Last Updated on July 24, 2017
A new study has challenged commonly-held age-related stereotypes about workers at different stages of their careers.
The idea that if you are young, you must be ambitious and more employable whereas older workers are winding down and looking towards retirement, may not be the case. These are the findings in a ground breaking report by Lynda Gratton and Andrew Scott published in the Harvard Business Review.
Gratton and Scott, both professors at the London Business School, surveyed 10,000 people aged 24 to 80 from all over the world. They found that more than half of older workers are investing in new skills to keep themselves relevant in the workplace, are excited about their jobs, work harder to keep fit and are by no means tired and winding down towards the end of their careers.
“The six assumptions we have explored here are probably just aspects of a much bigger tapestry of assumptions about the young and old that are spurious, wrong, even damaging,” the pair write.
“When corporations believe that older workers invest less in their knowledge, are less excited by their work and exploring their world, and are on a path to physical decline and exhaustion, they make the wrong decisions about who to select, promote and develop, and who to retire.”
The shifting of these stereotypes is most likely linked to the changing structure of today’s typical working life, the report concludes.
Gratton and Scott suggest that the traditional three stages of education, work and retirement are becoming increasingly obsolete as people live longer and therefore must work longer to finance their retirements.
This has resulted in a reshaping of motivations and attitudes across all age groups, they argue.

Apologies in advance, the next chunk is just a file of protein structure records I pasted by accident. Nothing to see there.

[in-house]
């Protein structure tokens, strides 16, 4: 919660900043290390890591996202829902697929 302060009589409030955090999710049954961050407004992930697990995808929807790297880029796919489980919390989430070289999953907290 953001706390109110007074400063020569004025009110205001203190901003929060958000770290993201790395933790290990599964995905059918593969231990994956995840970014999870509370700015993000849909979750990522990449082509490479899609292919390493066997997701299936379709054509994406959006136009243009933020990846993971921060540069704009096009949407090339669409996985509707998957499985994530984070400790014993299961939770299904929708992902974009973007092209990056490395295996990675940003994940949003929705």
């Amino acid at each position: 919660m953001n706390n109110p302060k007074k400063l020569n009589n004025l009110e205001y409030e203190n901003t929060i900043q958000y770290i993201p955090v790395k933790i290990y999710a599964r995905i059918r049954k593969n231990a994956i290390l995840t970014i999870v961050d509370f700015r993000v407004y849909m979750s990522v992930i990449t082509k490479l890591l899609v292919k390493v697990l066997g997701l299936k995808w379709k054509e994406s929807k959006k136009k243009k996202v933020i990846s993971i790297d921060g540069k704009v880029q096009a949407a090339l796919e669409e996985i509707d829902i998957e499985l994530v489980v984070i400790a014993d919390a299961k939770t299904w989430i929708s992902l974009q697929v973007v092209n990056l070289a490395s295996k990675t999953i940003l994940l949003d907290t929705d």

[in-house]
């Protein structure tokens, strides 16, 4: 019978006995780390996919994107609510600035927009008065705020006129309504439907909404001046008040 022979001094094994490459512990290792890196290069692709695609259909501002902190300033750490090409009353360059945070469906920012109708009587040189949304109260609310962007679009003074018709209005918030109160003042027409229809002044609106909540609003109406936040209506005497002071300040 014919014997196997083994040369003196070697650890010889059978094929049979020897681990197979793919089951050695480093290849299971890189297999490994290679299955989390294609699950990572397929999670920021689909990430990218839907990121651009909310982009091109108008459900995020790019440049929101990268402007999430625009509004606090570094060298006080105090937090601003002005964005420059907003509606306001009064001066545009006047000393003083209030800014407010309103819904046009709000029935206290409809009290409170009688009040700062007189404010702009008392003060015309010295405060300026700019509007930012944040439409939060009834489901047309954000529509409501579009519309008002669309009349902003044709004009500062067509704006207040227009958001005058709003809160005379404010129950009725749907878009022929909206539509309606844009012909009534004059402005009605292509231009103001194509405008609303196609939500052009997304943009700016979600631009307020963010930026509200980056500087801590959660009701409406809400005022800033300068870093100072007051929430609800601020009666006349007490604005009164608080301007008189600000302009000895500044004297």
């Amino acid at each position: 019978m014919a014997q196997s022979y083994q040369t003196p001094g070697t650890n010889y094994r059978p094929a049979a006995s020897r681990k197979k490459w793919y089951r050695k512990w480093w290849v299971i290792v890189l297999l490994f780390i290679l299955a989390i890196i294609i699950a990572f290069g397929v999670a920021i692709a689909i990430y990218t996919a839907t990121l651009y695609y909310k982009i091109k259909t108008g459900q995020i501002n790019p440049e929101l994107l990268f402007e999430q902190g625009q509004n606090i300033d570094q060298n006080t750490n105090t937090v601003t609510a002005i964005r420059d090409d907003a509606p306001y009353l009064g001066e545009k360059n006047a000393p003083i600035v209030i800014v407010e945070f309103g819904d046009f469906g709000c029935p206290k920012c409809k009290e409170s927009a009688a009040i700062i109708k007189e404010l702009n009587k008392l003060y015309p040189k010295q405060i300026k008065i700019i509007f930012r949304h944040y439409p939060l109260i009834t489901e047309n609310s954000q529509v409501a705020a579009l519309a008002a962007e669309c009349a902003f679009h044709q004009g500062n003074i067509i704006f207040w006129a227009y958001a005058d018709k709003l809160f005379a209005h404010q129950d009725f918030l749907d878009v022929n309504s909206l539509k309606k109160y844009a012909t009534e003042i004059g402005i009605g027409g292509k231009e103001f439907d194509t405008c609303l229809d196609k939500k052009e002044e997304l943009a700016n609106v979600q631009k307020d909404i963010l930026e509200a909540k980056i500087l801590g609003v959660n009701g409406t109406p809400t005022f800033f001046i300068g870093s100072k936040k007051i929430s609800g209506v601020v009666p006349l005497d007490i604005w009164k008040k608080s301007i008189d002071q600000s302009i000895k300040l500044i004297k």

“We found far fewer differences between the age groups than we might have imagined,” Gratton and Scott write.
“In fact, many of the traits and desires commonly attributed to younger people are shared by the whole workforce.”
Age stereotypes feed immigration policies all over the world, including Canada, where the Express Entry System awards a declining number of points based on the age of candidates.
Points Awarded By Age Under Express Entry
|Age||With a spouse or common-law partner||Without a spouse or common-law partner|
|17 or less||0||0|
|20 to 29||100||110|
|45 or more||0||0|
Source: Immigration, Refugees and Citizenship Canada
This allocation of points is governed in part by the idea that younger workers are more economically active, although the main consideration is that they are less likely to draw on government resources than the older generation.
Canada is focused on reversing an aging population and shrinking workforce using immigration.
The issue is at its most acute in Atlantic Canada, where a new growth strategy has been implemented aimed at tackling the demographic problem.
Canada is also focused on helping international graduates remain in the country to begin their working lives here, and is about to modify Express Entry to facilitate this.
Immigration Minister John McCallum says they are the blue-chip choice for new permanent residents because they are young, have knowledge of the Canadian way of life, know Canada’s languages and have Canadian qualifications.
Most of McCallum’s argument is common sense, but it also feeds into the stereotypes challenged in the Gratton and Scott report.
While it certainly makes sense that older workers are nearer retirement than the younger generation, studies like the one conducted by Gratton and Scott are worth considering when shaping future immigration policies.
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